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Cablegate: President Uribe Appoints Former Farc Hostage As

VZCZCXYZ0000
PP RUEHWEB

DE RUEHBO #1218/01 0512240
ZNR UUUUU ZZH
P 202240Z FEB 07
FM AMEMBASSY BOGOTA
TO RUEHC/SECSTATE WASHDC PRIORITY 2849
INFO RUEHBR/AMEMBASSY BRASILIA PRIORITY 7416
RUEHCV/AMEMBASSY CARACAS PRIORITY 8703
RUEHLP/AMEMBASSY LA PAZ FEB 8533
RUEHPE/AMEMBASSY LIMA PRIORITY 4771
RUEHQT/AMEMBASSY QUITO PRIORITY 5423

UNCLAS BOGOTA 001218

SIPDIS

SIPDIS

E.O. 12958: N/A
TAGS: PGOV PTER PHUM PINR CO
SUBJECT: PRESIDENT URIBE APPOINTS FORMER FARC HOSTAGE AS
FOREIGN MINISTER

REF: BOGOTA 1169

-------
Summary
-------

1. On February 19, President Alvaro Uribe appointed Fernando
Araujo Perdomo to replace Maria Consuelo Araujo (no relation)
as Colombia's Foreign Minister. Fernando Araujo escaped from
6 years of FARC custody on December 31, 2006. Uribe said he
appointed Araujo because he was a symbol of Colombians'
suffering from generations of FARC violence. End summary.

--------------------------------------------- ------
Uribe Names Former FARC Hostage as Foreign Minister
--------------------------------------------- ------

2. On February 19, President Uribe appointed Fernando Araujo
Perdomo as Colombia's new Foreign Minister. Araujo replaced
Maria Consuelo Araujo (no relation), who resigned following
allegations of her family's alleged links to paramilitary
activities (reftel). On December 31, 2006, Fernando Araujo
took advantage of a Colombian military assault on his FARC
captors to escape after 6 years of being held as a FARC
hostage in brutal jungle conditions. His survival after a
five-day trek in the jungle, composure when meeting the
press, and remarkable memory for detail made him an instant
celebrity.

3. Uribe said he selected Araujo in part because he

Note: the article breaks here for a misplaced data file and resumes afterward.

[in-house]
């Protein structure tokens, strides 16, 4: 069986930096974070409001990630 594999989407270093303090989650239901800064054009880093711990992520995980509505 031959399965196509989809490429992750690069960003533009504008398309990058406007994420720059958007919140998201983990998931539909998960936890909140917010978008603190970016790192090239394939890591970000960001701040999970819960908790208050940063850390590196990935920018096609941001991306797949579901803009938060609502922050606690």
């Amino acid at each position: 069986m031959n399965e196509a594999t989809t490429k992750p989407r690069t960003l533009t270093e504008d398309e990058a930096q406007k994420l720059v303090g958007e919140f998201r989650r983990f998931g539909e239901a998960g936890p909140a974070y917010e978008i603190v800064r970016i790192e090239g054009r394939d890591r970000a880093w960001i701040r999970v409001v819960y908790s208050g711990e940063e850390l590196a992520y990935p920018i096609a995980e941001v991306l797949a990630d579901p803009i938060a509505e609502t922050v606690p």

symbolized the "national tragedy" of violence that Colombians
had suffered for generations. The international community
would now have a more balanced view of Colombia's challenges
and efforts to overcome them. Uribe claimed the appointment
was already paying off, drawing attention to the grim reality
of conflict with the FARC.

------------------------------------------
Announcement Surprises Media, Commentators
------------------------------------------

4. Uribe's announcement caught media commentators off guard,
with most praising Araujo's intelligence and low key style.
Leading daily El Tiempo said Araujo was eloquent and capable,
and characterized him as a victim of the violence that had
overwhelmed the country. Influential weekly magazine Semana
said Araujo had passed from "hell to glory" in two months
since he escaped from the FARC.

-----------------------
Araujo Vows Quick Study
-----------------------

5. In his first meetings with the press, Araujo acknowledged
he lacked a foreign affairs background as well as detailed
knowledge of recent international developments. Still, he
said he was a quick study and would make every effort to
promote Colombia's positive image in the world. He
identified obtaining U.S. congressional approval of the
bilateral free trade agreement and a continued strong U.S.
assistance package as top priorities.

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Bio Note
--------

6. Araujo, 51, was born in Cartagena. His family are
prominent industrialists in the city. Araujo earned his
civil engineering degree from Javeriana University in Bogota,
and served as a professor of civil engineering at the Jorge
Tadeo Lozano University in Bogota and the University of
Cartagena. Araujo served in several capacities in Cartagena
public administration and ran unsuccessfully for mayor. He
is a Conservative and a close friend of former president
Andres Pastrana, who appointed Araujo as Minister for
Development in August 1998. One year later, Araujo resigned
following murky accusations that as a company director in
1996 he was associated with a fraudulent land deal involving
the Cartagena City Council. He was arrested in 2000,
released on bail, and absolved of criminal responsibility in
2003.

7. The FARC kidnapped Araujo in December 2000. His escape
on New Year's Eve captivated Colombians. Araujo told of the
appalling conditions he endured in the jungle and of how he
maintained his physical fitness with daily exercises for 6
years in anticipation of an escape opportunity. Araujo's
memory was almost encyclopedic in recounting the number of

steps from camp to camp, and he recalled dates and events
with remarkable precision. Araujo's initial press
conferences showed a gaunt and obviously undernourished
hostage, but one whose mental strength and confidence were
equally clear.

8. Araujo's son Luis Ernesto Araujo is a diplomat assigned
to the Colombian Embassy in Washington, D.C. We understand
he will be his father's private secretary in the Ministry.
Araujo's second wife, Monica Aljure, remarried several years
after Araujo was taken by the FARC. We expect Araujo to
continue to promote close relations with the U.S. He does
not speak English.
DRUCKER

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